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Old 08-09-2011, 08:17 AM
 
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Quote:
Originally Posted by emma_goldman View Post

It helps to have validation to follow through with what I know I need to do.

 

 

Good luck doing what you need to do!  It sounds like he has some other traits that you like, but that you can tell he isn't a keeper.


but everything has pros and cons  shrug.gif

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Old 08-09-2011, 09:23 AM
 
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EG one thing i have discovered in my dating life. if i am not quite sure about the person and everybody around me (RL friends) is telling me he is NOT a keeper - every single time they have been right. the one time i was a 100% certain and they all said no (because he was sooo different) i didnt pursue since i'd have to move. 
 

Quote:
Originally Posted by emma_goldman View Post

Thanks all,

 

I probably blew it out of proportion a little bit -it's low grade grumpiness and snippiness, but I don't want it! any of it.

 

It helps to have validation to follow through with what I know I need to do.

 

Thanks!

EG



 


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Old 08-09-2011, 03:41 PM - Thread Starter
 
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Thanks, it's so true. I'm going to get really good at detecting these things early.

 

And a dating committee is such a good idea -I've got RL friends listening to me about these kinds of considerations.

 

This dad I've been dating spent the first couple of years of new parenthood ON MDC. Needless to say, I was bummed when he revealed his grumpy nature to me a few months back. Of course, I did know that he was a little uptight, but he'd never been that way toward ME before.

 

I have been grieving a bit. It's normal. :) Thanks for gentle support.

 

EG

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Old 08-09-2011, 04:08 PM
 
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Sorry EG... I'm sure it's a real downer to start to consider if something is a deal breaker. It's so smart of you to really examine it and consider all the implications. I think if you know you'd be fine with him being that way to you.. then go ahead. But I agree with other posters it's unlikely he would be able to change so drastically something he's had a pattern of.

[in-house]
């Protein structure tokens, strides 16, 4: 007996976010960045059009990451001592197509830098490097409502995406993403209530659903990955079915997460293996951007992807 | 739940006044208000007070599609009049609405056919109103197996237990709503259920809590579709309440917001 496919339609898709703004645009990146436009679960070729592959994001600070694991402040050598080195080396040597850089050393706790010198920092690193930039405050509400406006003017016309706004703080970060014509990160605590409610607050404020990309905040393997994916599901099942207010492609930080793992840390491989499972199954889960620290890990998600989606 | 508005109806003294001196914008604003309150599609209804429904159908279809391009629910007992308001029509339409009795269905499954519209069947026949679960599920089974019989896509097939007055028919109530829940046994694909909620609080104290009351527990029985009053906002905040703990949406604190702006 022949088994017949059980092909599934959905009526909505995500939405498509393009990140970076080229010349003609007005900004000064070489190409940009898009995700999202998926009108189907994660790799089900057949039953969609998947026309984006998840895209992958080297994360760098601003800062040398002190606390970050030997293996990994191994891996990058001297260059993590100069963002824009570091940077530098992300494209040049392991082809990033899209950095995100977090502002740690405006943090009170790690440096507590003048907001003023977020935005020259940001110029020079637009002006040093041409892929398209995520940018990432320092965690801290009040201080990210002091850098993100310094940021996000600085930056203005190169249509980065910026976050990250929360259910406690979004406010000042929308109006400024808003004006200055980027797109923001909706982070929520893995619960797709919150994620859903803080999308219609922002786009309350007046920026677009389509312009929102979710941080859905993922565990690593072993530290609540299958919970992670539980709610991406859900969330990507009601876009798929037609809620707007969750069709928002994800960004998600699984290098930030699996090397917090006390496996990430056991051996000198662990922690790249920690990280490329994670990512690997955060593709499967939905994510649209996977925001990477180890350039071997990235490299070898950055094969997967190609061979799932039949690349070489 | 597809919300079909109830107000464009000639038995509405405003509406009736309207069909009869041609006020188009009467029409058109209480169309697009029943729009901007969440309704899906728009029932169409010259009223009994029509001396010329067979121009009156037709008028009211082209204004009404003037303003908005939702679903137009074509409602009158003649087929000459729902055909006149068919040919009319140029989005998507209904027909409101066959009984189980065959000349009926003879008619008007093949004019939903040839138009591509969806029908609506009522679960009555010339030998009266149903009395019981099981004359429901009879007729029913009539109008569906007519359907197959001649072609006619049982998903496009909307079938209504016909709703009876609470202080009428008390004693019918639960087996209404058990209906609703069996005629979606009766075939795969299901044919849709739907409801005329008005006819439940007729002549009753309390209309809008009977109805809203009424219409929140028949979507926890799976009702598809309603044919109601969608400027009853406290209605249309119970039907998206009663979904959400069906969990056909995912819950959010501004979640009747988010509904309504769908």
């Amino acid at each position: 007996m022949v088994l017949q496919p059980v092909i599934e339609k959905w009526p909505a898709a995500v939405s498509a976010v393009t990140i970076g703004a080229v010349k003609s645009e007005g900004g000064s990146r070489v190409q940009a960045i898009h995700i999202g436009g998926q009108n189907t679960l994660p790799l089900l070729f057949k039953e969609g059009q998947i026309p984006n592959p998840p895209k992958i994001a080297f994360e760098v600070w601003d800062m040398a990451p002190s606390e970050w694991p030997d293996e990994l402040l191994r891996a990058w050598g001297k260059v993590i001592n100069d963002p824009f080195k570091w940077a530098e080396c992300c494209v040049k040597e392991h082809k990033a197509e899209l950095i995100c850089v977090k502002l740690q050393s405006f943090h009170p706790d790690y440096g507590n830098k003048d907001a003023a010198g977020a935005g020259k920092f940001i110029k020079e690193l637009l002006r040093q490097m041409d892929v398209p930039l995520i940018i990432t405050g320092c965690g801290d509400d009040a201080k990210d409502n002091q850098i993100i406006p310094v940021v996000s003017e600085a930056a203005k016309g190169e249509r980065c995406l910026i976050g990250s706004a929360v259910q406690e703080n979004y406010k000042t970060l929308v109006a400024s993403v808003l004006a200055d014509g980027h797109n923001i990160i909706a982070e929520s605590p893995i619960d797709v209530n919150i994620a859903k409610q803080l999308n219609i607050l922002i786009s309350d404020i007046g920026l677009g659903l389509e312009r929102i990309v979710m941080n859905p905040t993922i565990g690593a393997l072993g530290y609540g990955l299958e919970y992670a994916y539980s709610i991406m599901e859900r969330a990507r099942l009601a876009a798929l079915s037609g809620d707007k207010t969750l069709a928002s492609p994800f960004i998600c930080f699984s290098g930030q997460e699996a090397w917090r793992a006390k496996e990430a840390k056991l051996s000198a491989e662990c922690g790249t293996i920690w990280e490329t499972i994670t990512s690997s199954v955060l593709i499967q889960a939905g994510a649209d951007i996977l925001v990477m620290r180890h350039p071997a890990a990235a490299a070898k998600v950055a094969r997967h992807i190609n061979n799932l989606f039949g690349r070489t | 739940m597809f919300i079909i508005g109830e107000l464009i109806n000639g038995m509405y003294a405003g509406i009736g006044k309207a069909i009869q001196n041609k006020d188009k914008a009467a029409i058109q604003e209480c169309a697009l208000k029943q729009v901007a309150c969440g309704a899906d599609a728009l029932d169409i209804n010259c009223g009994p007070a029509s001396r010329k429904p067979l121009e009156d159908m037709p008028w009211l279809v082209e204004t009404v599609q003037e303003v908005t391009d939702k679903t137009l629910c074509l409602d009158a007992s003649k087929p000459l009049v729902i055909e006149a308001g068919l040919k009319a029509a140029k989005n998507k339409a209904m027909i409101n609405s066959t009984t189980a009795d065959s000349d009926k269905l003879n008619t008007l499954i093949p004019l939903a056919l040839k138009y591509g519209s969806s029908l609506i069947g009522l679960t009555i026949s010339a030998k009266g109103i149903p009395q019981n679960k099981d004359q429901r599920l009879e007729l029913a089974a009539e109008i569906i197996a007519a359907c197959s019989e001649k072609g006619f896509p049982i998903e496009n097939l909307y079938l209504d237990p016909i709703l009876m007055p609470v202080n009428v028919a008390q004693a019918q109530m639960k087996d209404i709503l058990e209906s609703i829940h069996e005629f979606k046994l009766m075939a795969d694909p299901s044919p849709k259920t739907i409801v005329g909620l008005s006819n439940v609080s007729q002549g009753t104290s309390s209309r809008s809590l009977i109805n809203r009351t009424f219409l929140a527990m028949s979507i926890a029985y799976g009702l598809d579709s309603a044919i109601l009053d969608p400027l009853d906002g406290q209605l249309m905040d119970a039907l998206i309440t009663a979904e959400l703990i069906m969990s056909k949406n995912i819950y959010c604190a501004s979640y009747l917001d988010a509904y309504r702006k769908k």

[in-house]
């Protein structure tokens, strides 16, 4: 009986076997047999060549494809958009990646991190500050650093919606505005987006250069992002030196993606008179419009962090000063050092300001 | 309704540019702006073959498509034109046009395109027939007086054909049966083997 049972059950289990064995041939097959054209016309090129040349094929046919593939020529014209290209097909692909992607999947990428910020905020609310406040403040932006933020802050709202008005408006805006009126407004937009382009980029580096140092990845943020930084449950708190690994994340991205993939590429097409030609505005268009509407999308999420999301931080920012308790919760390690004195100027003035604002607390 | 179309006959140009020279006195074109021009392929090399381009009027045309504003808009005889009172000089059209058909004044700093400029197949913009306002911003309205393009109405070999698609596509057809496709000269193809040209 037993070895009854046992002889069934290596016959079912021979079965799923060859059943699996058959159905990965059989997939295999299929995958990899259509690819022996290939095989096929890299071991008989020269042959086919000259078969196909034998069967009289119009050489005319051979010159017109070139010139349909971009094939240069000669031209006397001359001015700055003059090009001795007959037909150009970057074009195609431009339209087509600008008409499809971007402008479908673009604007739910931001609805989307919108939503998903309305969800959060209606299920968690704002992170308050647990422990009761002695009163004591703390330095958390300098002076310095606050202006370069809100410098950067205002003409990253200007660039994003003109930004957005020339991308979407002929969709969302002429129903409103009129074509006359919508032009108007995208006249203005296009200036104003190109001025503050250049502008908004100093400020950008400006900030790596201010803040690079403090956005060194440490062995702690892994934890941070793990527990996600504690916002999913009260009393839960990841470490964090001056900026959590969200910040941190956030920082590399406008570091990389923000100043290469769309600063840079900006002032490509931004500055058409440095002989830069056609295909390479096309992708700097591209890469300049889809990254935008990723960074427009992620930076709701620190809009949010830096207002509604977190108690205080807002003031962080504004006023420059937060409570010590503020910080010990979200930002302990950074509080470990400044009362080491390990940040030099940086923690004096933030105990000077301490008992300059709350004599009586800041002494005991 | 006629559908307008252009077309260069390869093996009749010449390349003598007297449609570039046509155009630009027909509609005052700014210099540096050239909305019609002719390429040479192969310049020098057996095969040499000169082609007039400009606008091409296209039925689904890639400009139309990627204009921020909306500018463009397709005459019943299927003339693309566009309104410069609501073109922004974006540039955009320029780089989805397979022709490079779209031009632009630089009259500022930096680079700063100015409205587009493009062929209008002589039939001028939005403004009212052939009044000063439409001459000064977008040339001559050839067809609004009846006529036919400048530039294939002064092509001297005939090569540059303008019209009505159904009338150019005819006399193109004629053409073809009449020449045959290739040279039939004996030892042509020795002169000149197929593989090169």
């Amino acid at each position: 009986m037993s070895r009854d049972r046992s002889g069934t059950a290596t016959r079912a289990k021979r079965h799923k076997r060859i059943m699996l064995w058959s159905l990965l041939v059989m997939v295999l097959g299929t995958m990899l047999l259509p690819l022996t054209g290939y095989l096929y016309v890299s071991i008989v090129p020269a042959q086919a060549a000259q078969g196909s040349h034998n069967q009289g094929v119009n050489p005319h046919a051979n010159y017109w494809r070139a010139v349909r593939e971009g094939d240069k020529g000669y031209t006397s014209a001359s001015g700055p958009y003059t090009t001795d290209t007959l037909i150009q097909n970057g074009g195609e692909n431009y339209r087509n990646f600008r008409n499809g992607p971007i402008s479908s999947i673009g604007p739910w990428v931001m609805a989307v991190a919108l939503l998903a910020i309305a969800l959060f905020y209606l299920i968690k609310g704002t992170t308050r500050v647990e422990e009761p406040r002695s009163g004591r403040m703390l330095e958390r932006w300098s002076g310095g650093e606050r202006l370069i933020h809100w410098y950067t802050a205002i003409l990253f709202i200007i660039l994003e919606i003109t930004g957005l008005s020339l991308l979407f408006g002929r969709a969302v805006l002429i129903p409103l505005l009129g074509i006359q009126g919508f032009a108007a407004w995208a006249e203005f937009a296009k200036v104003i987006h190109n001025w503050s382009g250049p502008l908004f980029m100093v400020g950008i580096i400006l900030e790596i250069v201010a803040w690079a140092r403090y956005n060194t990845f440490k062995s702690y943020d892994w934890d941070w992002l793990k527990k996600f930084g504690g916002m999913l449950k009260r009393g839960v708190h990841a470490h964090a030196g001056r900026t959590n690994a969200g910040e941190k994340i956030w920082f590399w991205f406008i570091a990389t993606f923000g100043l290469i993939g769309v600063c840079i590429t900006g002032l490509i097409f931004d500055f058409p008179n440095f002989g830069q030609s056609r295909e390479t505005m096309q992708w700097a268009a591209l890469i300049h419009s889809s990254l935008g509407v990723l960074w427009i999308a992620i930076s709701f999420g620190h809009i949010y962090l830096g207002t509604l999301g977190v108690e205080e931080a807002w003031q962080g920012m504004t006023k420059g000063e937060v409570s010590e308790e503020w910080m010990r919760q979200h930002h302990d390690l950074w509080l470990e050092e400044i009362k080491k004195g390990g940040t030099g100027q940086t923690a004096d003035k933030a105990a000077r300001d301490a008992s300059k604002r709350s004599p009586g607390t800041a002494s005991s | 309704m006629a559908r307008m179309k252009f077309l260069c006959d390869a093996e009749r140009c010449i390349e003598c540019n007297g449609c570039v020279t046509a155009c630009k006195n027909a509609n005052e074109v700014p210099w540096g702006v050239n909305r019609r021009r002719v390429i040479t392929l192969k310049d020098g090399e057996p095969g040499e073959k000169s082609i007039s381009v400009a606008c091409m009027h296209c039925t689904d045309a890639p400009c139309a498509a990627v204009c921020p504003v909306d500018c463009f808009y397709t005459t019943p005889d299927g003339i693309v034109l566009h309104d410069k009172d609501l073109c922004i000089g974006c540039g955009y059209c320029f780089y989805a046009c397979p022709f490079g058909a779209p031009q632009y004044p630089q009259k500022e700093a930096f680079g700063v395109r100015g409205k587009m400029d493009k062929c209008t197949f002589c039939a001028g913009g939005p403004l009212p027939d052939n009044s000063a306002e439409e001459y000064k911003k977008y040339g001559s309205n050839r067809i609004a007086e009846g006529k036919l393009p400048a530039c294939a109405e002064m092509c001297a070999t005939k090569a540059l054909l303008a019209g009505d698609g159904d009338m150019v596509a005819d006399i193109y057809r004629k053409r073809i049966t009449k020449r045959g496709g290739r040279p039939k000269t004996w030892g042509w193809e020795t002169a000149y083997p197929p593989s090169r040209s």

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Old 08-09-2011, 06:40 PM
 
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Everyone's already said pretty much everything I've been thinking. nod.gif It stinks, but it's better to know now than later.

 

For what it's worth, I have an ex that I dated for four years and he also always spoke terribly of every ex he ever had. At the time, I was young and insecure so I liked the reassurance that those relationships were dead and done, but after our own break up and after over six months of harassing emails and text messages, swearing and name-calling and telling me how everything that had ever gone wrong was my fault and my fault alone, I kind of realized I should have taken that trait for the red flag that it was. It's normal to not miss your exes and to know what it was about them that you didn't like or to remember if they've hurt you; it's not normal or okay to blame EVERYTHING on them and trash talk them and call them horrible names on a regular basis. It's a sign of immaturity and sign that a person lacks the humility and/or the personal insight to know where they went wrong themselves and therefore, a sign that they probably haven't had a whole lot of personal growth. After all, if everything was the other person's fault, why change anything internally? That's not the sort of person I want to build a life with. Df's ex is a piece of work and we both know it, but he knows where his mistakes were too and he doesn't go out of his way to talk about her/insult her.

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Old 08-10-2011, 03:08 PM - Thread Starter
 
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lack of humility and personal insight and a general immaturity.This is what is coming out as I've been trying to discuss my hesitation with him. :( He's been trying to turn things on me -saying that he's sure I have plenty of weaknesses but he's not pulling them out and blaming me for them. I've been so gentle about bringing up his grumpiness. :(

 

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Old 08-10-2011, 04:39 PM
 
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hug2.gif That sounds really frustrating. 

 

There's a big difference between picking someone apart and holding them accountable for the way they're treating you/other people, and based on what you've described it sounds like you're doing the latter. Obviously there's a right way and a wrong way to go about approaching those kinds of things, and the "right way" might look different depending on personality type, but in any partnership someone should be able to come to their spouse and tell them if they're hurt or if they're concerned about a certain behaviour. There's also a difference between a 'weakness' and a hurtful behaviour.